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Windows 7: Call from India re Windows

11 Feb 2014   #1
BentNail

Windows 7 Home Premium
 
 
Call from India re Windows

Had a call last night, strong Indian accent I could barely understand, claimed that he represented "Windows" and that someone was using my computer without my knowledge. He knew my name complete with middle name. I hung up. Now I am thinking that someone was trying to initiate a scam, perhaps hoping to get passwords or other data. Anyone else know about this? I have run my Norton anti-virus, checked for recent Windows updates, everything seems fine.


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11 Feb 2014   #2
AddRAM

Windows 7 Pro x64 Windows 10 Pro x64
 
 

It`s been done before, just ignore them.
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11 Feb 2014   #3
LMiller7

Windows 7 Pro 64 bit
 
 

This is a well known scam and should be ignored. The caller has no knowledge of your computer, or even if you have one.
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11 Feb 2014   #4
whs
Microsoft MVP

Vista, Windows7, Mint Mate, Zorin, Windows 8
 
 

This person does not want your passwords - they want your money.
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11 Feb 2014   #5
Urthboundmisfit

Win 10 Pro x64, Win 7 Pro x64
 
 

These a**holes call me at least twice a month. Last time I let "Andy" go thru his whole spiel (about 10 mins) when I casually asked him "Does it matter that my computer is a Mac"? (It's not)...

"Andy" hung up.
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11 Feb 2014   #6
ThrashZone

Win-7-Pro64bit 7-H-Prem-64bit
 
 

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11 Feb 2014   #7
Ivan the SoSo

windows 10 pro 64 bit
 
 

Don't just hang up....waste their time.....Ask a bunch of stupid questions....Play music....be creative...That tactic has cut down on the calls I get.....
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11 Feb 2014   #8
Computer0304

Windows 7 Professional 32-bit/Windows 8 64-bit/Win7 Pro64-bit
 
 

Pretend to be going on the computer or tell him that you have all the different versions of linux and list all of them and say the descriptions. List of Linux distributions - Wikipedia, the free encyclopedia
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11 Feb 2014   #9
Computer0304

Windows 7 Professional 32-bit/Windows 8 64-bit/Win7 Pro64-bit
 
 

Or even better, just have text to speech say them.
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12 Feb 2014   #10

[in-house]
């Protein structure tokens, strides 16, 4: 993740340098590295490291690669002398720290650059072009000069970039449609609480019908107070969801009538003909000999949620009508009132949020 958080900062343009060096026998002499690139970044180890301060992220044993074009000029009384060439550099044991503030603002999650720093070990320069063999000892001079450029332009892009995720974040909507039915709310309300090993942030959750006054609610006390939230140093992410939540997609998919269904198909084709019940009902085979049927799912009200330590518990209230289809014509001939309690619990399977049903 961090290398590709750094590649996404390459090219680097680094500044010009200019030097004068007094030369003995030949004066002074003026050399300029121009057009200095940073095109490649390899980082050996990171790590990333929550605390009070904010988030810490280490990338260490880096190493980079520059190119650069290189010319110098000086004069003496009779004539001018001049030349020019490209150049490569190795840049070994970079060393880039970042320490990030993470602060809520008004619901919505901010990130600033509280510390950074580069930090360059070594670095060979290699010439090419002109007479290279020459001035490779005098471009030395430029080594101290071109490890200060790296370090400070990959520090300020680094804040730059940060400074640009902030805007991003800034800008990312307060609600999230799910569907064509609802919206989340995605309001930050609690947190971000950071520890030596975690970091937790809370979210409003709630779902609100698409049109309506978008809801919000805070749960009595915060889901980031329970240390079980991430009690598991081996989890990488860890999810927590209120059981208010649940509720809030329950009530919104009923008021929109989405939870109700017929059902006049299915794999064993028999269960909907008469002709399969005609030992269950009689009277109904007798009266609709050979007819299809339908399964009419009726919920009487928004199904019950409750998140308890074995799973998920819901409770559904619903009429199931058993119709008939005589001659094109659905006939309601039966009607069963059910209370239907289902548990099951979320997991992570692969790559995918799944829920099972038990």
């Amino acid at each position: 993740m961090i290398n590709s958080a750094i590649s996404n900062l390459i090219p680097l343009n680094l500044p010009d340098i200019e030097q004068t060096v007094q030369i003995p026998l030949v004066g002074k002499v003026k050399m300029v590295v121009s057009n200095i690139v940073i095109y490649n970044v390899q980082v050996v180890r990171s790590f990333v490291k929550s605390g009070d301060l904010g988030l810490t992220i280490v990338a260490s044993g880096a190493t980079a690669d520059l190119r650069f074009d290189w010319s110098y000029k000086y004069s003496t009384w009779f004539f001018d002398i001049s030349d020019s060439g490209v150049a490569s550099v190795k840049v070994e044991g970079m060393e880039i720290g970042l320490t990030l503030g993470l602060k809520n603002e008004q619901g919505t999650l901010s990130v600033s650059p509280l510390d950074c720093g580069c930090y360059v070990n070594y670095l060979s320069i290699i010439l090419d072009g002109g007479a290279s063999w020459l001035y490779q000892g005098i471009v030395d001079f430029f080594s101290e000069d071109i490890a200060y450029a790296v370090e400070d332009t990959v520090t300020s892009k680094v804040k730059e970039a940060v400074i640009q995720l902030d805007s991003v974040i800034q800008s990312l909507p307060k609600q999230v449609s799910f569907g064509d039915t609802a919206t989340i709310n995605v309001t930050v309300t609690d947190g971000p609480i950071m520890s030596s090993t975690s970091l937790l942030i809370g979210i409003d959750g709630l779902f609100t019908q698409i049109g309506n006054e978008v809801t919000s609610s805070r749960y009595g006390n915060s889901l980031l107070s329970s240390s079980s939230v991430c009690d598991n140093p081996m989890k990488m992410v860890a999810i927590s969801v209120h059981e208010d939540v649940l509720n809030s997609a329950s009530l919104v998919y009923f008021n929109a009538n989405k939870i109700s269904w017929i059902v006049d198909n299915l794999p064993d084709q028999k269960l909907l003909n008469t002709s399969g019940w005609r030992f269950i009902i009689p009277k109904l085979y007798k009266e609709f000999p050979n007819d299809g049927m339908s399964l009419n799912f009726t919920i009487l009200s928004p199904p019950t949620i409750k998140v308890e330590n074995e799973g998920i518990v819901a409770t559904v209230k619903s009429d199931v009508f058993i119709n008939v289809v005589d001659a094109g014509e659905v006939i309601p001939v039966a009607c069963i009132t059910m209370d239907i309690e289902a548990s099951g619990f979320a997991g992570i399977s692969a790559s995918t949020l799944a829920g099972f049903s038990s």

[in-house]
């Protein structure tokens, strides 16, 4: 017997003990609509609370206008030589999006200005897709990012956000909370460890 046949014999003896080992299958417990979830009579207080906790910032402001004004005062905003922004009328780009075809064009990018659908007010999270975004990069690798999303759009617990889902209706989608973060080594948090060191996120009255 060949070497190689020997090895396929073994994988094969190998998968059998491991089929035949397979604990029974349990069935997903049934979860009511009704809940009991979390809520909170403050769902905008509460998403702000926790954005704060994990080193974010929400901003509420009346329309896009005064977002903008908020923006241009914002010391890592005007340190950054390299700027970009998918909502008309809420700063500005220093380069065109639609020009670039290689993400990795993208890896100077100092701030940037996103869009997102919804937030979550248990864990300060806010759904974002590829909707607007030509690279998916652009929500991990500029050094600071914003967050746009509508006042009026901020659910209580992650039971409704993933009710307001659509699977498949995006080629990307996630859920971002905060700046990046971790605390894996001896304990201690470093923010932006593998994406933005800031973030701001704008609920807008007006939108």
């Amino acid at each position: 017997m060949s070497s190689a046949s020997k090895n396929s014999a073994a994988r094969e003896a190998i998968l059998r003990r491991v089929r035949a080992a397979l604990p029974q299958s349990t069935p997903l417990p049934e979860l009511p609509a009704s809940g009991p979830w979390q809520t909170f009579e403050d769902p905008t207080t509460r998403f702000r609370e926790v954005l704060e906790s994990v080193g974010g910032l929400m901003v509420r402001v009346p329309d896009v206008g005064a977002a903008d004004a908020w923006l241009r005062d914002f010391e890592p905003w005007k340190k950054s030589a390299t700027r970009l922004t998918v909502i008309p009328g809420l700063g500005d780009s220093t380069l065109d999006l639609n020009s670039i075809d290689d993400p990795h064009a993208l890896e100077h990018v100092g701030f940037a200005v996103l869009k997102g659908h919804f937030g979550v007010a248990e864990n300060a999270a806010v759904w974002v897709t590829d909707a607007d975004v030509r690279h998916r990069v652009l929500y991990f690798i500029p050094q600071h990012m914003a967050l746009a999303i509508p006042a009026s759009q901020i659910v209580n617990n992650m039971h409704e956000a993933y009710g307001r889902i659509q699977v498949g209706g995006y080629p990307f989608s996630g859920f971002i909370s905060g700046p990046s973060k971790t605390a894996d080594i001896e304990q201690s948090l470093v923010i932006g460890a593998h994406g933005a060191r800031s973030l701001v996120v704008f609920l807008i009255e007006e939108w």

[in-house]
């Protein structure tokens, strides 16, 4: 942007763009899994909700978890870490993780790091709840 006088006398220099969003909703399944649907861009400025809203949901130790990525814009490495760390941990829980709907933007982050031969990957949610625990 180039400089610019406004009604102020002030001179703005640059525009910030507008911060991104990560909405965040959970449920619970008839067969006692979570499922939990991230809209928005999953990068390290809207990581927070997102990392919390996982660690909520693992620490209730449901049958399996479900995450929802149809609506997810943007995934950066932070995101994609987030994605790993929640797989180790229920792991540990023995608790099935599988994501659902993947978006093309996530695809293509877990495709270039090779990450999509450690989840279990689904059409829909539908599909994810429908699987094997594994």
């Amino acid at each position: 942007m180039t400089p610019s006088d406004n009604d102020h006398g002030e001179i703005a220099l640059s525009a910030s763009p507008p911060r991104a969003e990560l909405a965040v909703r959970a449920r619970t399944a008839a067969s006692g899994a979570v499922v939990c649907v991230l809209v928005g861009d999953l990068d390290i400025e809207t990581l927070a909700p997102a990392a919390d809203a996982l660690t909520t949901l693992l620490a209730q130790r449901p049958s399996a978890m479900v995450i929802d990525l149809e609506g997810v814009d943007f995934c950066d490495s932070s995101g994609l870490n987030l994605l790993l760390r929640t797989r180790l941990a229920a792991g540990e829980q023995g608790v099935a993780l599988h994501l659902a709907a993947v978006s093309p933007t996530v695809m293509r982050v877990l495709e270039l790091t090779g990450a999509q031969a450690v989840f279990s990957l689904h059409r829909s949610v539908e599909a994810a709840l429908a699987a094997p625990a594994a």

frankhad

Windows 7 Home - 64 bit
 
 

I'm interested in this conversation because something very similar happened to me just a week ago. Only they didn't call me, I was connected to them through Microsoft, the connection to which originated with a call to Comcast support.

Outlook 2010 would not allow me to send or receive email. Using the info provided on the Comcast site, I endeavored to change the server settings but the changes would not take. So, I called Comcast, who verified my email account was working fine. Comcast then offered to transfer my call and connected me directly to a representative of Microsoft. When that rep determined there was something wrong with Outlook, she transferred my call to - I thought - another Microsoft rep. Whoever it was built a pretty compelling case that I had a Trojan horse on my computer.

I'd given them remote access (I trusted that I was speaking with Microsoft) who pulled up running processes, services and other windows to build his case. He pointed to the csrss system file and claimed it was the Trojan. ("See, it has no description to the right of the file name.") I was just nave enough to believe him. But something in my gut kept telling me something was wrong and it wasn't with my computer. When he then asked me for $299 all I wanted to do was get off the phone and verify his claims.

I spent a week searching, researching and running one scan after another and could find no evidence of a Trojan or a root kit.

In a day or two I intend to call Comcast and ask them if this is what I can expect each time I call them for help. I understand it may not have been their fault, but they were certainly complicit. I would not have connected with this scam had I not called Comcast.

BTW, after all these phone conversations, I still had an Outlook 2010 pgm that wasn't working. A simple google search on "Repair Outlook" found a Microsoft site listed first in the search results. The first paragraph explained a simple repair. Open Control panel to Programs and Features as if you're going to uninstall. Highlight Office 2010 and click on Change/Repair. It took five minutes to repair Outlook, something the Microsoft reps should have known but didn't.
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 Call from India re Windows




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